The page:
Alaska Life

Creating a coop: Here’s a guide to raising your own chickens

Government Hill

Chickens are critters that everyone should own. Every duck hunter knows how hard it is to hit one of those flying torpedoes we call ducks. It takes the average guy a half box of shotgun shells to bring one down. When you finally do hit one, it turns out to be a shoveler or a merganser — inedible. A box of steel shot will cost you about 25 bucks. You can raise a half-dozen chickens for that. And they are not full of little BBs that break your teeth.

Well, maybe some folks have chickens with BBs in them. A friend of mine told me a story about a dude his dad knew. Seems this guy had a bunch of chickens that the foxes were always after. One night after he had gone to bed, there was a big commotion out at the chicken house. The guy jumps up, throws on his robe, grabs his double-barrel 12-gauge, and heads out the door, running for the chicken house. He has his flashlight in his mouth — this was in the days before headlamps — and his shotgun loaded, at the ready. He throws open the door, and about that time, his dog comes up behind him. Remember; this farmer is in a big hurry and hasn’t fastened his robe very well. You know dogs ... the dog gooses him from the rear. Startled, he touches off both barrels of the 12-gauge and blasts a dozen of his chickens. Those birds had a few pellets.

Those of you who have chickens, and all of the chicken rancher want-to-be types need to pay attention and get the moral of this story. Make your coop secure so you don’t need to worry about foxes and mink. If you live closer to town, stray dogs are the biggest potential problem. We have sled dogs. To keep the occasional loose dog out of the chicken coop, we use good-quality horse fencing. Don’t use welded hog wire. Don’t consider chain-link fencing. Any determined dog over 50 pounds can destroy welded wire in two minutes. Chain-link may take a dog 10 minutes to take apart.

Bury the horse fencing six inches in the ground and run three foot-by-one inch poultry wires along the inside of the pen. Ten chickens can be really happy in a 12-by-16-foot run. The run should be covered by some sort of netting to keep the area secure from goshawks and great horned owls, if you forget to close the chicken coop some night. Old fish netting works well, as does your neighbor’s badminton net.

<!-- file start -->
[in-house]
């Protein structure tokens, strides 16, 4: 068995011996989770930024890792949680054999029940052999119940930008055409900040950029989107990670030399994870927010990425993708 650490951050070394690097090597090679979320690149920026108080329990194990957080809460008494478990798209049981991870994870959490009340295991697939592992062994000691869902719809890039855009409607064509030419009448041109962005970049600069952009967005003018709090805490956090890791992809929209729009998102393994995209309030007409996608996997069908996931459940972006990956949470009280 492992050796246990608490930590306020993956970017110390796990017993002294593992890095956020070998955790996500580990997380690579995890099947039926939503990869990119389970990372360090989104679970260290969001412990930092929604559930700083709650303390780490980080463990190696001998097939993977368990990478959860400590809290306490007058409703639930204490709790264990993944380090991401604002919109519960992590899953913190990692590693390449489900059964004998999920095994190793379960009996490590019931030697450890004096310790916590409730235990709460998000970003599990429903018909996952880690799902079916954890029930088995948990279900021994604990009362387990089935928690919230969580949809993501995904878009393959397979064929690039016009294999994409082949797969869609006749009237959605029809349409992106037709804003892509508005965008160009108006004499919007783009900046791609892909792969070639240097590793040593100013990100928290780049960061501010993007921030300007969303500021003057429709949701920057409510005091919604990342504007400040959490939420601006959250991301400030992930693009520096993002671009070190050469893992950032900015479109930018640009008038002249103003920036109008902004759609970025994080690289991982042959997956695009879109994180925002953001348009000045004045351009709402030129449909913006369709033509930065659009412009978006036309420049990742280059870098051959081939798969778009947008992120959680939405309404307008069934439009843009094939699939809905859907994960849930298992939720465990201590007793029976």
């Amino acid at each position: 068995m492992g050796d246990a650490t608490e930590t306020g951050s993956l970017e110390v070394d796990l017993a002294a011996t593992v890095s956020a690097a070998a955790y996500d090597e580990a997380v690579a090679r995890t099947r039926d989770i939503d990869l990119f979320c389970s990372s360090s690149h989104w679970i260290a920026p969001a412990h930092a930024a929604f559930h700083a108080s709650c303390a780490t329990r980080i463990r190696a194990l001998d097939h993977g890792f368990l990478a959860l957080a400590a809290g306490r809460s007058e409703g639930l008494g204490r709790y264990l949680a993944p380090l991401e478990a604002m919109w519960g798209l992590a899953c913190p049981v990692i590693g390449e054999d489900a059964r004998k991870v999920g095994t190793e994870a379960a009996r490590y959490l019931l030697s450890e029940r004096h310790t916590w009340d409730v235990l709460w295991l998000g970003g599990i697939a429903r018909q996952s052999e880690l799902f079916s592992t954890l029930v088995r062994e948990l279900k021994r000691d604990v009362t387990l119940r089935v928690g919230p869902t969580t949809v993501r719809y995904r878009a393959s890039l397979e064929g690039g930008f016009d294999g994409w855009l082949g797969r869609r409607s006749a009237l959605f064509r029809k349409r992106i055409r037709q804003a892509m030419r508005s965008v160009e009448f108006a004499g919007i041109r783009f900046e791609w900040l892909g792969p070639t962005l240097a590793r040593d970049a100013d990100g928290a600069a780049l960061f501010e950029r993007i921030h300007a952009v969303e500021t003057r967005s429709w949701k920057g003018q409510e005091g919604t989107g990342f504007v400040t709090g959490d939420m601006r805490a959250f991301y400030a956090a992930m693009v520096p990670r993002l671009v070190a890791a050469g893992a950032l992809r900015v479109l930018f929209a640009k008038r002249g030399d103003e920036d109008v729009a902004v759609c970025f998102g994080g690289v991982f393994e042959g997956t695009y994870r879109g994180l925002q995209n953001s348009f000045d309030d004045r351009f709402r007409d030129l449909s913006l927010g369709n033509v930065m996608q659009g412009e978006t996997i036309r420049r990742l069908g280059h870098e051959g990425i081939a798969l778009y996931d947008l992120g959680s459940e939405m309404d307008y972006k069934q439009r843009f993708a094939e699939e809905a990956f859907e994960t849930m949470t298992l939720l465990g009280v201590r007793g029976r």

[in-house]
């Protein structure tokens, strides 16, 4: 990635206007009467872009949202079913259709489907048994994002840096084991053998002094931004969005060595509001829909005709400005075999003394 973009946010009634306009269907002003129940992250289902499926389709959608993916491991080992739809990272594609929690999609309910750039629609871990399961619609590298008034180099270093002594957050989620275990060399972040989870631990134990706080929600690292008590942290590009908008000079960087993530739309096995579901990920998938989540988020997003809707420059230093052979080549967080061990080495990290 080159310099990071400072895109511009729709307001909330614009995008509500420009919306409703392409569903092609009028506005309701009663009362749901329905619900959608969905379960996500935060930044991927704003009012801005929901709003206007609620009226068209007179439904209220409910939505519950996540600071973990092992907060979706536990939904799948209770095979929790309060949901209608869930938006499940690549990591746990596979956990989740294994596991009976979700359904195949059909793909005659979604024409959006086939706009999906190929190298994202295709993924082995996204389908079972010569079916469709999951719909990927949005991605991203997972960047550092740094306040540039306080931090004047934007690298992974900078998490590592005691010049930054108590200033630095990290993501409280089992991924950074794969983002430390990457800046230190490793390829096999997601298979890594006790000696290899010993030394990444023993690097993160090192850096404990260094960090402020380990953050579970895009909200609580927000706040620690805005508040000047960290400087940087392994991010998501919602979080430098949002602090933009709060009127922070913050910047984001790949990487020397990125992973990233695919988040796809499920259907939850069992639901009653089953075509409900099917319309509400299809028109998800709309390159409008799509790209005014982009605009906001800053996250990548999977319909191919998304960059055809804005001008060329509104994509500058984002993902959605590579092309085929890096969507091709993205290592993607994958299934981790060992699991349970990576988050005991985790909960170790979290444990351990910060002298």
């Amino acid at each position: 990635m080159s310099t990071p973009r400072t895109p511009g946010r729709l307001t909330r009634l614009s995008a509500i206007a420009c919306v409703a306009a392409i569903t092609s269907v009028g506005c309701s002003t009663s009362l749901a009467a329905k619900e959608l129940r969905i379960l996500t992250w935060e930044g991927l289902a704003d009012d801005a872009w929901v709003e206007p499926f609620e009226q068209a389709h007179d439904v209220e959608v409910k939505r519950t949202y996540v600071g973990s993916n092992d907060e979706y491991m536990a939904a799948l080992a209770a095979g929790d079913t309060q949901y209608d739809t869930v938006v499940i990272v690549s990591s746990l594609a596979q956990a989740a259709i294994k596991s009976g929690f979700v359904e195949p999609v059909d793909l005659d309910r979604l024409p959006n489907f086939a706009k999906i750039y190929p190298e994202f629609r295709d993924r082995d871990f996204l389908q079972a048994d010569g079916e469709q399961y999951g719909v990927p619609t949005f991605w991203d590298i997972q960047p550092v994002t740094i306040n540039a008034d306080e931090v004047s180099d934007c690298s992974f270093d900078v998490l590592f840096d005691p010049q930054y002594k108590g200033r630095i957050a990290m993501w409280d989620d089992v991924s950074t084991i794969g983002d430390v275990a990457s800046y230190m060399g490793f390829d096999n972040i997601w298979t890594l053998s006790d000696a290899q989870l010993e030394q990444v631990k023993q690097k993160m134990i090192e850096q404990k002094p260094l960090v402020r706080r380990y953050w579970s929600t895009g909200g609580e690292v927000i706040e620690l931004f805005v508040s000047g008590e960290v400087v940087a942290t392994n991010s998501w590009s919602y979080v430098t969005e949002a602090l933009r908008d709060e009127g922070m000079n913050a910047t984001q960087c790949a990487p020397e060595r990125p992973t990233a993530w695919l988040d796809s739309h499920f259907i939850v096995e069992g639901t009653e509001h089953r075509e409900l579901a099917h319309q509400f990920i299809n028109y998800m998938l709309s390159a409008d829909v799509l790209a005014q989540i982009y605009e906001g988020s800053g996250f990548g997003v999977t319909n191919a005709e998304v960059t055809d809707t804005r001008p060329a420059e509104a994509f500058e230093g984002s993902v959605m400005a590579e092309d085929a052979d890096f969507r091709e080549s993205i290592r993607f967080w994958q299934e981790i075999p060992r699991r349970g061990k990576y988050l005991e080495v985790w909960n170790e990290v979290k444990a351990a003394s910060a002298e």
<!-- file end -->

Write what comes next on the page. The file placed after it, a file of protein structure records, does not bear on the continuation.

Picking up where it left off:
The chicken house should be closed at night. Some folks, like the people who run Los Angeles and Seattle, think that city dwellers should not have a rooster, thus they made it illegal to have a rooster in those towns. These are evidently politicians who no longer wish to eat eggs. Eventually your hens will get too old to lay eggs. You will need a rooster to make more hens. Politicians stay up late at nights so maybe don’t want to be awakened by a noisy rooster? One rooster to eight or nine hens is about the right ratio. Those couple extra hens will come in handy if you want to set them and raise some chicks that will grow into food. You also will have extra hens growing up to replace the old gals that are destined for the stew pot.

The chicken house proper should have five or six square feet per chicken. This is a minimum if you expect the birds to lay eggs all winter. Insulate the chicken house well. One chicken puts off as much heat as a 100-watt light bulb. An eight-foot square house with a six-foot ceiling can be heated by chickens alone down to zero degrees. Have a 250-watt heat lamp ready to keep the eggs from freezing if it drops below that. Chickens need 13 hours of daylight to lay. LED lights on a timer are the way to go. Egg boxes should be a couple feet from the floor. If your chickens have to fly up to the nesting boxes, they are a lot less likely to start eating eggs. Should you have an egg-eating chicken, she is the one you need to eat. Egg eaters can rarely be cured.

Hens that go broody should have a box on the floor. Take their eggs and replace them with plastic eggs. Use plastic Easter eggs and put something in them to add weight. Hens will usually set when their egg number reaches around a dozen.

Barred Rocks, buff Orpingtons and all types of bantams set well. Your best winter layers will be black Australorps and New Hampshire Reds. Both of these breeds will also set fairly well. Chickens provide eggs, meat and an alarm clock. There is no downside to raising chickens. I do like to hunt ducks. However, now that I am keeping plenty of chickens I don’t feel obligated to actually hit them.

John Schandelmeier

Outdoor opinion columnist John Schandelmeier is a lifelong Alaskan who lives with his family near Paxson. He is a Bristol Bay commercial fisherman and two-time winner of the Yukon Quest.

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